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Kamsky-Topalov in Lviv

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You say Lviv, I say Lvov, let's not call the whole thing off. Can we leave the question mark off the title now? Chessbase is saying Yuri Vasiliev is saying that Kamsky's manager Alexander Chernenko is saying that the FIDE bank in Lausanne is saying that the money from the Ukrainian organizers for the Kamsky-Topalov candidates match has arrived. The prize fund is stated as $750,000, five times more than the original $150,000 (the minimum) offer from Sofia, Bulgaria. And of course not playing on Topalov's home turf is a huge difference for Kamsky. The given schedule of the eight-game match is Nov. 26 - Dec 11. Bid details here (pdf).


750k for this match??! man, what is the lvov city council smoking?

Why the big jump from $150k to $750k. Why not $250k, or $350, or even $500. Why jump all the way to $750. I have seen nothing about this in chess news any where.

Me says Lwow! 'L' silent.

Well put, who would bid over 300K for this?????? What are we missing...or can we get some of that smoke???????????

Pass the dutchie on the Lviv hand side.

Alexander Chernenko said that he always was Kamsky's fan and just wanted to help him. So he approached Kamsky and asked to be his manager, and 750K is his personal money.

Heck, for 750 G's Chernenko should tell them they need to play a traditional 12 Game Candidates Match. If they balk, cut the funding by 300 G's. It's a shame the folks here in America who have deep pockets, do not love chess even half as much as this guy!! My props to you, Alexander Chernenko!!

Mig, it would be more respectful to use Ukrainian name of the city. Lviv (should be read like L'viv)...

Still, I don't believe that this match will ever be held.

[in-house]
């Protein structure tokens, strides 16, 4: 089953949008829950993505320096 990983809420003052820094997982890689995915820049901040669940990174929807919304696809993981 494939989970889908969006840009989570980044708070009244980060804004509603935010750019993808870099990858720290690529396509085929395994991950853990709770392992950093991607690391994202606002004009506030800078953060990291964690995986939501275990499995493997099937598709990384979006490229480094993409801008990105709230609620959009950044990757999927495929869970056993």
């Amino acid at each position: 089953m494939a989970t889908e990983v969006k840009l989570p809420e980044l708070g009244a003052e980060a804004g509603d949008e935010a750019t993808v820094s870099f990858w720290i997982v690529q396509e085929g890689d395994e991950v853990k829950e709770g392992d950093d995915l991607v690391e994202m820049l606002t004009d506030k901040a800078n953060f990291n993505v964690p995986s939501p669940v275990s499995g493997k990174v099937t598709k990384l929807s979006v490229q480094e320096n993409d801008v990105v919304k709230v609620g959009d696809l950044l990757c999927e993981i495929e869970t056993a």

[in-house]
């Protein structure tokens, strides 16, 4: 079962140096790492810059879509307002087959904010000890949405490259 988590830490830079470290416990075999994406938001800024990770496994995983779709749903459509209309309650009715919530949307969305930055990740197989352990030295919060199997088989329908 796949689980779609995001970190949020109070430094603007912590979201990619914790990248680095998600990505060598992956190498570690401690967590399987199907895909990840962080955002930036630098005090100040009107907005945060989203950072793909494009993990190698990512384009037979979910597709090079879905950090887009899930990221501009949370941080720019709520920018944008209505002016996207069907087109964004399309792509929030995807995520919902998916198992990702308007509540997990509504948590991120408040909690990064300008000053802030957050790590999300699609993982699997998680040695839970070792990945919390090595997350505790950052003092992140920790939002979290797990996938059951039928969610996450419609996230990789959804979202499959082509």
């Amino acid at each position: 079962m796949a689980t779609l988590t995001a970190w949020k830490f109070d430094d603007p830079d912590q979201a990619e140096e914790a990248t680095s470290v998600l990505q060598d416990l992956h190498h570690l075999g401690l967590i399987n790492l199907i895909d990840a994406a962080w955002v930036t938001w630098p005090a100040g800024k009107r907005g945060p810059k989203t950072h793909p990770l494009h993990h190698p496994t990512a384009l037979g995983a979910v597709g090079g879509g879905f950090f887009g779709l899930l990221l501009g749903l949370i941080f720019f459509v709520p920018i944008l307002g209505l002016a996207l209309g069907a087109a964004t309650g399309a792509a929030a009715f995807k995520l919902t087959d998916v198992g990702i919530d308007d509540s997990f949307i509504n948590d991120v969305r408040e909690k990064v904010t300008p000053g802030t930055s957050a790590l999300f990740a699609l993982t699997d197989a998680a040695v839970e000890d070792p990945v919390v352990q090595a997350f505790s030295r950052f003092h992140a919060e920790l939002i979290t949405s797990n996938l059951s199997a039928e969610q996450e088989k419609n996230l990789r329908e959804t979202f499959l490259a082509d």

You are not correct, you should elimanate the ambigousness by spelling L V Y V, then nobody complains.

"Mig, it would be more respectful to use Ukrainian name of the city. Lviv (should be read like L'viv)..."

Respectful? It's just a matter of taste which form of the name that you use, when referring to these "frontier" cities in Eastern Europe.

I'd prefer to see the city referred to as "Lemberg", as the city largely evolved into what it is when it was under control of the Austro-Hungarian Empire. I don't know why the Ukrainians are so touchy about not using the Russian form "Lvov". While it is a large city, it has rarely been under the control of a Ukrainian state entity. I could see a case for calling Kiev "Kyiv", since that is Ukraine's capital city, and by far the largest and most important one. However, I see no harm in people using the common spelling, even in that instance.

It is rather Quixotic to attenpt to conform all place name nomenclature to local practice. Do Germans get upset when we refer to Munich rather than Munchen. It happens that "Munich" is the name for that city, as used in the English language. So it is with Lvov, which the commonly accepted spelling--in English usage-- for that city.

Go get 'em DOug.

Now would someone please pass me the doobie that Chernenko rolled? That has got to be some righteous grass.

Lvov, Lviv, L'viv ... How about Chernenkoville

American Chessplayers participating in matches with larger prize funds is only the beginning of getting more interest in chess. Look what happened to poker when publicity and large prize pools appeared.

Isn't one of the things with poker that the large prize pools can be won by just about anyone? Even if you haven't played poker for very long, you can enter a qualifier on one of the online sites, and end up in the big money. That's now how it works in chess.